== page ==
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Titre de l’article A self-perpetuating downward spiral? Investigating the temporal associations between sleep and stress in adolescence.
Code d’article P15
Auteurs
  1. Chiara Fontanellaz-Castiglione University Hospital of Child and Adolescent Psychiatry and Psychotherapy, University of Bern / Translational Research Center, University Hospital of Psychiatry and Psychotherapy, University of Bern
  2. Sarah Schmidt University Hospital of Child and Adolescent Psychiatry and Psychotherapy, University of Bern
  3. Salome Wild UPD Bern, Universitätsklinik für Kinder- und Jugendpsychiatrie und Psychotherapie Conférencier
  4. Michael Kaess Universitäre Psychiatrische Dienste Bern
  5. Leila Tarokh University Hospital of Child and Adolescent Psychiatry and Psychotherapy, University of Bern / Translational Research Center, University Hospital of Psychiatry and Psychotherapy, University of Bern
Forme de présentation Poster
Domaines thématiques
  • T04 - Adolescents
Résumé (Abstract) Introduction:

As evidence from animal models suggests, stress negatively affects sleep and is associated with both diminished sleep quality and reduced sleep duration. Conversely, alterations in sleep behavior can result in more stress. However, in humans, the temporal relationship between sleep and stress is still poorly understood. Therefore, the current longitudinal study aimed to investigate the associations between sleep and stress in both healthy and depressed adolescents.

Methods:

Thirty-two adolescents, thirteen of which were diagnosed with Major Depressive Disorder (MDD), and nineteen healthy controls aged 14 to 17 years (mean = 15.13 (±1.13); 19 girls) participated in the study. Stress and sleep quality were assessed monthly using the Perceived Stress Scale (PSS) and the Pittsburgh Sleep Quality Index (PSQI), respectively. The sum score of the PSS and subjective sleep quality and duration derived from the PSQI served as outcome variables. On average, 10.41 months of data on sleep and stress were available across participants (range = 2 to 15 months). Cross-lagged panel analysis was performed to study the association between stress and sleep over time.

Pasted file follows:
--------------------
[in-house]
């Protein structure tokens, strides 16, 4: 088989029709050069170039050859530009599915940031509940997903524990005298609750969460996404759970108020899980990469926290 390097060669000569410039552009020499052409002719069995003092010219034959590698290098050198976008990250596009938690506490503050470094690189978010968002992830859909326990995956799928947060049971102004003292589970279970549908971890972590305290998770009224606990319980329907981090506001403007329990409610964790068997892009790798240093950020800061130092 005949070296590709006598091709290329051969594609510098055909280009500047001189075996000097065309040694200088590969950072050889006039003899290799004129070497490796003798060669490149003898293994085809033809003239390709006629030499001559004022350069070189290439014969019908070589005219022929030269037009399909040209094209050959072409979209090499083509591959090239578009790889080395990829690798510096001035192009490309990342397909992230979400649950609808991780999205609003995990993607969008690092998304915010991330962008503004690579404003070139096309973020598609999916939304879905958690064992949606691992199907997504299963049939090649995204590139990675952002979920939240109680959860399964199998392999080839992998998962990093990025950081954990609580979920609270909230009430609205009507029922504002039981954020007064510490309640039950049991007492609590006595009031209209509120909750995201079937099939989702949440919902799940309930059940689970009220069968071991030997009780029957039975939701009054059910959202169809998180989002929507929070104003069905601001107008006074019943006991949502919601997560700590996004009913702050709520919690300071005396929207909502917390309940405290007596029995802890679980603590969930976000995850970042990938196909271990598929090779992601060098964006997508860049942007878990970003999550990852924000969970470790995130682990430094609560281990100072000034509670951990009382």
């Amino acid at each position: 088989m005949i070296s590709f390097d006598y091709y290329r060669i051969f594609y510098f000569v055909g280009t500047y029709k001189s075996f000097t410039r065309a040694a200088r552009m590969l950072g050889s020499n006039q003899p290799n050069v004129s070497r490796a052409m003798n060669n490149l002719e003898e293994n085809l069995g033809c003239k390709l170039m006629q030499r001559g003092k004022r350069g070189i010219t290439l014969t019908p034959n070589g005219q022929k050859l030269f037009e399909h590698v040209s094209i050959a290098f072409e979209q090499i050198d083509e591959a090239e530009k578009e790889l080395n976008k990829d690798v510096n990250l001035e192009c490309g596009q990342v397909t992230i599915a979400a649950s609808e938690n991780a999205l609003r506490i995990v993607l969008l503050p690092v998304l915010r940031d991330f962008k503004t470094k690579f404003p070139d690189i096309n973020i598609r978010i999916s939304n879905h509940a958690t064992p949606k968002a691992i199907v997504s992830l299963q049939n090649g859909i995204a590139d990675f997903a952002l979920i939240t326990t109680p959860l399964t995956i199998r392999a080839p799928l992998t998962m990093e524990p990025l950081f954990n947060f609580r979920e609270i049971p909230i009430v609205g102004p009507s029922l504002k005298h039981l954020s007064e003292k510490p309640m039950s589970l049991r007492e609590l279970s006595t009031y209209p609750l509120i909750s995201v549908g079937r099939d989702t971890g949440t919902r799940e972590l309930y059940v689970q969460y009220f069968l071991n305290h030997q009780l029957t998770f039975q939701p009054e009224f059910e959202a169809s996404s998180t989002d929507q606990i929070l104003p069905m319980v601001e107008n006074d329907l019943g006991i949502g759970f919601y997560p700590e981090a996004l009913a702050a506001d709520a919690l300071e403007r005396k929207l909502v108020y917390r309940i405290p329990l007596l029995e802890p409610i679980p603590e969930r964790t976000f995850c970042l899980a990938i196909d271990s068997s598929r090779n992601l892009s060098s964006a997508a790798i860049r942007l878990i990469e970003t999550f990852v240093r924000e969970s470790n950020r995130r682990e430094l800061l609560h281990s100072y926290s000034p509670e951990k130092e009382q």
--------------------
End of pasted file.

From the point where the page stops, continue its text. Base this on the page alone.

Results:

Stress and sleep duration were bi-directionally associated: Higher stress levels in the past month predicted shorter sleep duration in the following month (β -0.04, p < .001), and conversely, reduced subjective sleep duration predicted future higher stress (β = - 0.06, p < .01). In contrast, the association between stress and subjective sleep quality was uni-directional: Higher stress scores predicted lower subsequent subjective sleep quality (β = 0.03, p < .001), whereas lower reported sleep quality did not predict perceived future stress.

Conclusions:

Transcending psychiatric diagnosis, stress and sleep duration seem to be reciprocally associated over time. This bidirectional association is consistent with prior findings in animal models. As compared to a cross-sectional study design, our longitudinal approach helps to elucidate associations between sleep and stress that last over time. Given the reciprocity and persistence of the sleep-stress relationship as well as the importance of sleep for mental health and development, both these variables should be considered in prevention and mental health intervention in adolescence.